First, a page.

Roo was nervous, though still in her bed this morning. It was a bit darker than usual, and she was hearing some thunder approach. She was still lying there, but not plotzed out as usual. She had her head and ears up, tail wrapped tightly around her, and a forepaw tucked under her chest.
Last night there was a brief thunderstorm. I knew it was coming when Roo started getting wound up. Having planned to nip the habit of hiding next to the toilet for hours in the bud, instead of letting it become more entrenched, I closed the bathroom door. She followed me to the basement and hid under the stairs. I stayed with her and talked her through it. It seemed to really help her - she never got to the point of panic. She was just deeply concerned.
I had seen on radar that the cell passing overhead wasn't going to last long. For the last 15 minutes of it, I made a show of making the noises that are made by preparing her bedtime treats. In truth, those treats are more of a five-course meal than just a couple of cookies. It's her favorite of the day. I know, it sounds idiotic, but that's what I do. It's something that started as a way to reward her when we arrived late at lousy motels, and she always liked it so much that it has become tradition (the sort of idiosyncrasy we all have, and the kind that Roo's List will keep going for our pets).
So, I ignored the thunder completely, walked around normally, talked to Roo as if the sky was clear and the stars were shining in a windless night, reminding her of the delicacies she was missing out on.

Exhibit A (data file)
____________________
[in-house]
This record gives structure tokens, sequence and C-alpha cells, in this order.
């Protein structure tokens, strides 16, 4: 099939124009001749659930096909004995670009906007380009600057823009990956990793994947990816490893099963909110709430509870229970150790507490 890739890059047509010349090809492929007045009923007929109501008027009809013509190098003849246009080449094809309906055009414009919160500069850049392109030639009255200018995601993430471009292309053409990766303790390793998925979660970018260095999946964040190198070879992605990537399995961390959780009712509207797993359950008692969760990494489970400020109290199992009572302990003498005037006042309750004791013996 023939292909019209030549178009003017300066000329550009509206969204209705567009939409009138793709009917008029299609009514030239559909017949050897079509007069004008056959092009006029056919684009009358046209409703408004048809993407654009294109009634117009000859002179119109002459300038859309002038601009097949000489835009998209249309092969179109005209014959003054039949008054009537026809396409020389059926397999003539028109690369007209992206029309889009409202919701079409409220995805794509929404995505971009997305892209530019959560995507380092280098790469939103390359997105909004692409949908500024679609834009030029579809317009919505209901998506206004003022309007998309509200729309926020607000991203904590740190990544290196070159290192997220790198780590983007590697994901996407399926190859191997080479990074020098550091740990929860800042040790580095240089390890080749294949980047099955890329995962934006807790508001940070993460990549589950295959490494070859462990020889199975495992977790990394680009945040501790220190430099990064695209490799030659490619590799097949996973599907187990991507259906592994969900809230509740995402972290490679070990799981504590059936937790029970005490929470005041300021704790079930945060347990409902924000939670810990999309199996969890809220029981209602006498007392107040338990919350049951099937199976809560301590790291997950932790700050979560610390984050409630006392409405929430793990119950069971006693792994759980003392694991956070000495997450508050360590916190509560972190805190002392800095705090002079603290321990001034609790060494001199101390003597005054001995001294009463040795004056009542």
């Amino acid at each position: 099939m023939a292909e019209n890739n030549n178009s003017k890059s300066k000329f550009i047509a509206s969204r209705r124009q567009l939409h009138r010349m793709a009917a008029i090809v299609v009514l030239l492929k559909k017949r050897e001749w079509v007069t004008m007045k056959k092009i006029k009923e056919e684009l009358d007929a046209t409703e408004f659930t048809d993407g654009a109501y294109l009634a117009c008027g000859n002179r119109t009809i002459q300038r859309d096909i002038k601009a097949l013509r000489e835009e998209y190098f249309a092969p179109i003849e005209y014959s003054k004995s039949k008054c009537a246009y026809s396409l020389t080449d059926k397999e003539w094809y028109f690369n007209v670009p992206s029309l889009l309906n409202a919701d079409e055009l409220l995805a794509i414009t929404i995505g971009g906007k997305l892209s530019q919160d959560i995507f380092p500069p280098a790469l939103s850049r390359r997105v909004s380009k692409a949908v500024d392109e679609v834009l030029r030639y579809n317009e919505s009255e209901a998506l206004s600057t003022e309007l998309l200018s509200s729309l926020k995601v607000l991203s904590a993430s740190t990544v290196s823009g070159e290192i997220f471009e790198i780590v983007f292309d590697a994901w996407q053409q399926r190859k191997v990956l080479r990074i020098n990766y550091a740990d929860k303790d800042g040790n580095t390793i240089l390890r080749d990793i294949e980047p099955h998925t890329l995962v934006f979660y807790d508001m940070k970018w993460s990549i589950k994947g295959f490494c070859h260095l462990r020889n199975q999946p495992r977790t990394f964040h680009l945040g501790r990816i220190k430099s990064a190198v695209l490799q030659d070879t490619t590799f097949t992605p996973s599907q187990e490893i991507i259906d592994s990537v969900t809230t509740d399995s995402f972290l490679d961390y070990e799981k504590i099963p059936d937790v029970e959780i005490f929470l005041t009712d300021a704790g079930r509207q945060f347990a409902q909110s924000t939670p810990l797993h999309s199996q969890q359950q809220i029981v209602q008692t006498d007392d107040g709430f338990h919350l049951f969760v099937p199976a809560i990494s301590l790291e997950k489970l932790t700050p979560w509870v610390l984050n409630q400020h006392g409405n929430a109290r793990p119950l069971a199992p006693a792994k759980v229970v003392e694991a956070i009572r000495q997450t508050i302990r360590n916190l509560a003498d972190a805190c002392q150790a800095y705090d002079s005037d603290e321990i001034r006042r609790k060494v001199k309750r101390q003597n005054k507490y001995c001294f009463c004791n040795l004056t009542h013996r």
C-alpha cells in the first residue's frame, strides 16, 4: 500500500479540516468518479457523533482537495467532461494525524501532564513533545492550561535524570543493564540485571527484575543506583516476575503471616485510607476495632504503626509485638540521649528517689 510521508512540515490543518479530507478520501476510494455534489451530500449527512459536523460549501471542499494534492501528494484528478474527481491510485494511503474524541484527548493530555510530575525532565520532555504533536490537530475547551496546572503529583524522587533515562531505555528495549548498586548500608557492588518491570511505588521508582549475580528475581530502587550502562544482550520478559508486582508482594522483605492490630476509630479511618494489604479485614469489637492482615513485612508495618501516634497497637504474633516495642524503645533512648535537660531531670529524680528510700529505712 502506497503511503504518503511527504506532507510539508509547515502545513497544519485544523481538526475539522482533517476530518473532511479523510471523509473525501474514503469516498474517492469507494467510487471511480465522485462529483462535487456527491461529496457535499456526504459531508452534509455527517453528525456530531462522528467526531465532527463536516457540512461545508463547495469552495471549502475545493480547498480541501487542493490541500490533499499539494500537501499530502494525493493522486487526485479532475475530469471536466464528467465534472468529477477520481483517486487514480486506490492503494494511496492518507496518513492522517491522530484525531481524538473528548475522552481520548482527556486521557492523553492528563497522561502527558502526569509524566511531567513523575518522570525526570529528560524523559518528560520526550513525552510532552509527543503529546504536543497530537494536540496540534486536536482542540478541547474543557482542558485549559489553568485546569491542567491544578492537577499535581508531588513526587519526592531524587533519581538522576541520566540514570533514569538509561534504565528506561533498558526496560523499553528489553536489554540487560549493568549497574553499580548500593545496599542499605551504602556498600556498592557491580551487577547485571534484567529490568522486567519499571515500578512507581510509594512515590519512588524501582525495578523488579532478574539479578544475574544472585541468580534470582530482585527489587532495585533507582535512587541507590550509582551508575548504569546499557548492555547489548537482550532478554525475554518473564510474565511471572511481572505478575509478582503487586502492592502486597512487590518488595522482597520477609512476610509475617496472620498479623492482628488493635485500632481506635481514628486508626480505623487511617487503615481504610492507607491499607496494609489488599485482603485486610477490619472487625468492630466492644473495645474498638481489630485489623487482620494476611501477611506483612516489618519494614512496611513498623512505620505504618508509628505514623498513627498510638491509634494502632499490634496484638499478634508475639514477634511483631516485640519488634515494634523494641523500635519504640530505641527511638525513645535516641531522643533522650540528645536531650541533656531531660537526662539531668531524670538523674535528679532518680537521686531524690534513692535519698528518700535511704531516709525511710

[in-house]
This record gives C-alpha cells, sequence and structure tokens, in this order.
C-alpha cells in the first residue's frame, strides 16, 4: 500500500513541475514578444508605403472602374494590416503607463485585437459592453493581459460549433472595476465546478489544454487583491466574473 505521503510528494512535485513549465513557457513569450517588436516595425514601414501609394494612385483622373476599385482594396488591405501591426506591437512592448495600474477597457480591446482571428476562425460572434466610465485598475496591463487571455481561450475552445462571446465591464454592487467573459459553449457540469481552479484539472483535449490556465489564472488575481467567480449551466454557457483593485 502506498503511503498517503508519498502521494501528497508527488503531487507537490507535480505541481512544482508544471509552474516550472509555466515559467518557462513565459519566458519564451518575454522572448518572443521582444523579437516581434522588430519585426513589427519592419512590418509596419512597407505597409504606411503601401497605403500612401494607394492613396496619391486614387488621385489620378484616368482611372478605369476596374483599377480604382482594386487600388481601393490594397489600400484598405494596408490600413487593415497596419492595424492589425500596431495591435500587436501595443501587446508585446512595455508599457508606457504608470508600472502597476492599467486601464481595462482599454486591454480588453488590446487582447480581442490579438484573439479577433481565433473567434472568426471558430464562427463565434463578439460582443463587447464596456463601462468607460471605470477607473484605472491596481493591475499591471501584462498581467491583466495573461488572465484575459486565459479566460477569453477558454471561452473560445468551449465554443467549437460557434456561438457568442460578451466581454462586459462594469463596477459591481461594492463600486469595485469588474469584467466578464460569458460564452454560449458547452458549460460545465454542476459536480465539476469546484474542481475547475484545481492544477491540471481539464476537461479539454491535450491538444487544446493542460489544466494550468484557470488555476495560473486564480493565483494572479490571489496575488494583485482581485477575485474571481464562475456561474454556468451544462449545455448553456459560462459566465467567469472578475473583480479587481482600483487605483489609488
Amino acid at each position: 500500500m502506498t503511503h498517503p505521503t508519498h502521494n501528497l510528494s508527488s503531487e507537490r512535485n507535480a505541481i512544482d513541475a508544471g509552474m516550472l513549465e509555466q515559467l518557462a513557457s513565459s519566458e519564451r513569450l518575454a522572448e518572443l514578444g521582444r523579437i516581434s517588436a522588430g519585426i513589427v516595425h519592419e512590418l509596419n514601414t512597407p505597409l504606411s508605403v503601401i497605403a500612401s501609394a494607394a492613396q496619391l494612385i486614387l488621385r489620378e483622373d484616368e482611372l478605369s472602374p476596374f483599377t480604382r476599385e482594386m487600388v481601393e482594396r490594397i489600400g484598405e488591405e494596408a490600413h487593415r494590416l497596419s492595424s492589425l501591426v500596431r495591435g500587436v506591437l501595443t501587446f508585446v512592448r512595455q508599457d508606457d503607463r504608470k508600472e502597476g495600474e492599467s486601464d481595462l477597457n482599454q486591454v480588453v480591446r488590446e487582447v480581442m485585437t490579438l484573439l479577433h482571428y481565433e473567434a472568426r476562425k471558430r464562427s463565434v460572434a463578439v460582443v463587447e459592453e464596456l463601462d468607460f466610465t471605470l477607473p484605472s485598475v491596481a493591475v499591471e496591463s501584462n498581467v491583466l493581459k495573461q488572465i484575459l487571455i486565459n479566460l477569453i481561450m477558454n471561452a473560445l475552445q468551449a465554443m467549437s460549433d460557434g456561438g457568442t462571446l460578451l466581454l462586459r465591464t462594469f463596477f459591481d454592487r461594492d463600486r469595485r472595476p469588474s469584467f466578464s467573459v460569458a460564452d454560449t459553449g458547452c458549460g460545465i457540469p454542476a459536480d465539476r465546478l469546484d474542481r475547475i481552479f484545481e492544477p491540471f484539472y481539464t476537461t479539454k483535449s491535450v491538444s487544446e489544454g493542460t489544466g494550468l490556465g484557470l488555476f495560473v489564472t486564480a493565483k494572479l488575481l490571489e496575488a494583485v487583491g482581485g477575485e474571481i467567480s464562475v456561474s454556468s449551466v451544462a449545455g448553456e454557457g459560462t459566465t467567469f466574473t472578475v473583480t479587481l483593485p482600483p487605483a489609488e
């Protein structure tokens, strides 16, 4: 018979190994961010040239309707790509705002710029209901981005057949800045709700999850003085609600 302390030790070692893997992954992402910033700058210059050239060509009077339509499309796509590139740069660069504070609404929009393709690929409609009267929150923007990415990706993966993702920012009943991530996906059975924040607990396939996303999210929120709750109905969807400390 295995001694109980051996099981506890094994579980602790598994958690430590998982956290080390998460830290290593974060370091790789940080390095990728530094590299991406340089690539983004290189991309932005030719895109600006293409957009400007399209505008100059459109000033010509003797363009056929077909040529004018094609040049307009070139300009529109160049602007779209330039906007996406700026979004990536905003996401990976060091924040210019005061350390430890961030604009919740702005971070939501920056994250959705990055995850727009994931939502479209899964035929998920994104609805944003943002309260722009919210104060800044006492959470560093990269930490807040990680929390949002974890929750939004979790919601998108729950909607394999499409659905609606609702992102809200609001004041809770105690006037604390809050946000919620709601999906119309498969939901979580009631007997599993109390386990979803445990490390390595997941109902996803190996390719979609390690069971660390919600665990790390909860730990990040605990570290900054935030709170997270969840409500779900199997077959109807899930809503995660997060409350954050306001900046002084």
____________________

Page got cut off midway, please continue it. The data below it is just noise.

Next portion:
It seemed to work. Roo, just nervous, but not miserable, came upstairs. She was proud of herself, and I let her know how proud I was of her. She took her cookies, but didn't eat them. She walked them around the house, found a corner and lay down with them. It was still progress.
We're lucky with this morning's thunderstorm, because it is another light one. Perfect to use to try to teach Roo that it's not join to harm her without her being sent into a panic. She tried her spot behind the toilet, but decided after only a minute there to come out and sit next to my desk. She wasn't panicking - which is not to say she was enjoying herself. But she wasn't skittering around and panting and losing her mind with fear.
"Rooki, you are after all the dog who scares even the biggest bears away. You are the Rooki who swims the wildest rivers" - more on that to come - something she should be a little more frightened of and after what happened two days ago, might, fortunately, now be - "you are the Rooki who has traveled the deserts and climbed the mountains and jumped from the cliffs. You are the Rooki who wandered the prairies and chased the quickest bunnies of the rainforest, the Rooki Kahoo who swims the seas and the oceans and the rivers, and who has braved half the crackhouse motels in America without batting a golden eyelash. You are the Rooki who has never stood down from a mean dog and who is not afraid to stuff the darkest hole with her entire snout if it might mean a mouse. So, if there's anyone who shouldn't be worried about some thunder, it's Roo, the bravest dog in the world."
I had another experiment in mind, which was to try her old Thundershirt again. I can't really say that it changed anything. After it was on, she seemed to want to hide her head again, albeit in a new place, behind a steel cabinet.
There's not supposed to be any more thunder today, but you never know. The only real risk is a surprise storm when we're way out on a hike somewhere, because then, keeping Roo from running becomes a hard proposition.
We're working on that one, too.